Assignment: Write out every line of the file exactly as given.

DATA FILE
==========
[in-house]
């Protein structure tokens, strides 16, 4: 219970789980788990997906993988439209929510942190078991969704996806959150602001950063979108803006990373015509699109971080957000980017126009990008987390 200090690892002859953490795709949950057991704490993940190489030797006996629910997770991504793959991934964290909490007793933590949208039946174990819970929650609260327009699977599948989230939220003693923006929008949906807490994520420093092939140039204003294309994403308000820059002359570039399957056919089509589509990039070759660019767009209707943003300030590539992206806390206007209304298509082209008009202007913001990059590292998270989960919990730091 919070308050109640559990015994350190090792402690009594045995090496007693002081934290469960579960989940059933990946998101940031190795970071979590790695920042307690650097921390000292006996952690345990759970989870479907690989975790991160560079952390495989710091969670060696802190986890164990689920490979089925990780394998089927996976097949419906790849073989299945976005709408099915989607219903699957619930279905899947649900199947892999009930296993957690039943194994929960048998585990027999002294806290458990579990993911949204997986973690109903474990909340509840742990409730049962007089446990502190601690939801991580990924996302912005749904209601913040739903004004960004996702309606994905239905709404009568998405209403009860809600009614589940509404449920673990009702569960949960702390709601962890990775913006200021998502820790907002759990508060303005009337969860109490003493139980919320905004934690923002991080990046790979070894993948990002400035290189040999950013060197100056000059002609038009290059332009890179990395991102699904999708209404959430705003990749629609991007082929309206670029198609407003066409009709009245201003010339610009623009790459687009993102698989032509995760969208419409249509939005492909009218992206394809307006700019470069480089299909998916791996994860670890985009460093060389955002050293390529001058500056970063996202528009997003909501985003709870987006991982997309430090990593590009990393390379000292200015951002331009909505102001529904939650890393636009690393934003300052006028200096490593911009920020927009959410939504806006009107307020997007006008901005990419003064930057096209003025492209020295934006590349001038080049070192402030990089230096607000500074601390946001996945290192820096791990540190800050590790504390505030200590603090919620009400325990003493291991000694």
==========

[in-house]
């Protein structure tokens, strides 16, 4: 219970789980788990997906993988439209929510942190078991969704996806959150602001950063979108803006990373015509699109971080957000980017126009990008987390 200090690892002859953490795709949950057991704490993940190489030797006996629910997770991504793959991934964290909490007793933590949208039946174990819970929650609260327009699977599948989230939220003693923006929008949906807490994520420093092939140039204003294309994403308000820059002359570039399957056919089509589509990039070759660019767009209707943003300030590539992206806390206007209304298509082209008009202007913001990059590292998270989960919990730091 919070308050109640559990015994350190090792402690009594045995090496007693002081934290469960579960989940059933990946998101940031190795970071979590790695920042307690650097921390000292006996952690345990759970989870479907690989975790991160560079952390495989710091969670060696802190986890164990689920490979089925990780394998089927996976097949419906790849073989299945976005709408099915989607219903699957619930279905899947649900199947892999009930296993957690039943194994929960048998585990027999002294806290458990579990993911949204997986973690109903474990909340509840742990409730049962007089446990502190601690939801991580990924996302912005749904209601913040739903004004960004996702309606994905239905709404009568998405209403009860809600009614589940509404449920673990009702569960949960702390709601962890990775913006200021998502820790907002759990508060303005009337969860109490003493139980919320905004934690923002991080990046790979070894993948990002400035290189040999950013060197100056000059002609038009290059332009890179990395991102699904999708209404959430705003990749629609991007082929309206670029198609407003066409009709009245201003010339610009623009790459687009993102698989032509995760969208419409249509939005492909009218992206394809307006700019470069480089299909998916791996994860670890985009460093060389955002050293390529001058500056970063996202528009997003909501985003709870987006991982997309430090990593590009990393390379000292200015951002331009909505102001529904939650890393636009690393934003300052006028200096490593911009920020927009959410939504806006009107307020997007006008901005990419003064930057096209003025492209020295934006590349001038080049070192402030990089230096607000500074601390946001996945290192820096791990540190800050590790504390505030200590603090919620009400325990003493291991000694």